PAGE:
Getting to the Core of Climate Change:
Mara Carey, John W. Rogers Middle School, Rockland, Massachusetts Judy Filkins, Hanover St. Elementary School, Lebanon, New Hampshire Karina Leppik, Choate-Rosemary Hall, Wallingford, Connecticut Rolf Tremblay, Goodman Middle School, Gig Harbor, Washington
· create a graph.
· explain the pattern of data on a graph.
· make predictions that go beyond the data.
· analyze and discuss the relationships among data on different graphs.
· explain how ice cores provide information about Earth's past atmosphere and climate.
· describe how natural and human-related (anthropogenic) factors can affect climate.
Also applicable to physical science, environmental science, and math courses
May be used at the high school level
Content Standards 5-8: A,B,D,F,G
Content Standards 9-12: A,D,F,G
· Ice sheets - large masses of ice thousands of meters thick that cover most of Greenland and Antarctica; form from accumulated snowfall over thousands of years
· Ice cores - samples extracted from ice sheets; contain traces of air, chemicals, and dust
· Greenhouse effect - the trapping of heat in the atmosphere by carbon dioxide, water vapor, and other gases
· Global warming - the potential warming of the atmosphere resulting from increases in greenhouse gases due to human activities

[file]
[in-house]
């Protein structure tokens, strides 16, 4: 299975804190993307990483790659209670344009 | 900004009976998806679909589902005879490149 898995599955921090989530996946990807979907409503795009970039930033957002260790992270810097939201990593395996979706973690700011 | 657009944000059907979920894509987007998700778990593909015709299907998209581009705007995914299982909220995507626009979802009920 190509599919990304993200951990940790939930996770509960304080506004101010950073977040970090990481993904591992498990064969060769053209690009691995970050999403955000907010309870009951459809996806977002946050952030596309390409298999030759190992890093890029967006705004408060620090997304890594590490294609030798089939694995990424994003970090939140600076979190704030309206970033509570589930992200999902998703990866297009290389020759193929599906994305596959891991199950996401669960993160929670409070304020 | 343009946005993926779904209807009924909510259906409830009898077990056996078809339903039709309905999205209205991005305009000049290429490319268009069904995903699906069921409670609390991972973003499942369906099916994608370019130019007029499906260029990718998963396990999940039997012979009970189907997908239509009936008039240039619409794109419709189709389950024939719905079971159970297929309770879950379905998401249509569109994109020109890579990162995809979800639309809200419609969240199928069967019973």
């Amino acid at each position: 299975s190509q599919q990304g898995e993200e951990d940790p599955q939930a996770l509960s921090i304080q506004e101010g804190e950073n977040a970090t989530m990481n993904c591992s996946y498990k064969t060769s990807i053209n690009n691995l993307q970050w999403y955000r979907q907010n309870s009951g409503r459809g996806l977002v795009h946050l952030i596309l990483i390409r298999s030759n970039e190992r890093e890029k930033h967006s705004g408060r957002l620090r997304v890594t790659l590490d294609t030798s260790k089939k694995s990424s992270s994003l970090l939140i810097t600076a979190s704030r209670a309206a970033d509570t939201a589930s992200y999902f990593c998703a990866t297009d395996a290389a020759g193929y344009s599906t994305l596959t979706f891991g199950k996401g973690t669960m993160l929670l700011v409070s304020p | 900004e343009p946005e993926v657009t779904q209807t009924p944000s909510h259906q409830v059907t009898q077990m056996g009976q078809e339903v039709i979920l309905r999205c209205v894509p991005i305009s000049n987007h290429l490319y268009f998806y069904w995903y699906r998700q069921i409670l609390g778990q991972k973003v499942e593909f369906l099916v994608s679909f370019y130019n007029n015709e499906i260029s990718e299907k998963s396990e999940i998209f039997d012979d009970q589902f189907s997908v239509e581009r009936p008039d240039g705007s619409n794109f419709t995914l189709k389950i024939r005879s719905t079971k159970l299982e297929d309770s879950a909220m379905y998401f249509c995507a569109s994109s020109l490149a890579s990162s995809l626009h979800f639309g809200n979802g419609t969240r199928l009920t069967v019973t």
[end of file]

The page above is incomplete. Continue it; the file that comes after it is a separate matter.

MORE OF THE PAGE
Students should be familiar with the following concepts:
· Climate - the average pattern of temperature and precipitation
· Atmosphere - the layer of gases surrounding the Earth; mostly nitrogen and oxygen with small amounts of carbon dioxide and other gases
Each small group of 3-4 students will need:
· graph paper - 2 sheets
· poster paper - 1 sheet
· copies and/or transparencies of the graph template - 1 sheet
· ice core data set - 1 copy
· graph of recent data
· colored modeling clay - small block
· clear plastic straw(fast food variety) - 1
1. Engagement and Exploration Modeling ice sheets and cores with clay and straws - 30 minutes
2. Explanation Students write and draw what they learned - 15 minutes
a. Graphing and analyzing ice core data Making predictions about recent trends - 1 to 2 hours
b. Group presentations of graphs and predictions Discussion of the relationships between different sets of data - 1 hour
c. Investigation of recent climate data - 30 minutes
4. Exchange Discussion of human-caused changes in the atmosphere and their effects on the Earth's climate - 30 minutes to 1 hour
Engagement and Exploration (Student Inquiry Activity)
· Explain that layers of clay will represent annual layers of snowfall in cold, polar regions.
· Have students come up in turn and place their clay on a flat surface. (You may choose to do the demonstration on a map or globe.) Each layer should be placed on top of the previous layers.
· Explain that constructing the mound of clay simulates the formation of an ice sheet from accumulated snowfall over thousands of years.
· Explain that the deep layers in the ice sheet contain information about the atmosphere and climate from long ago. Ask how scientists might be able to access that information. Explain that we are going to use straws to simulate the drilling and removal of ice cores.
· Give each group a clear, plastic straw. Have each group simulate the recovery of an ice core. By pressing the straw straight down through all layers of the clay and carefully pulling it out they should obtain a core with visible layering.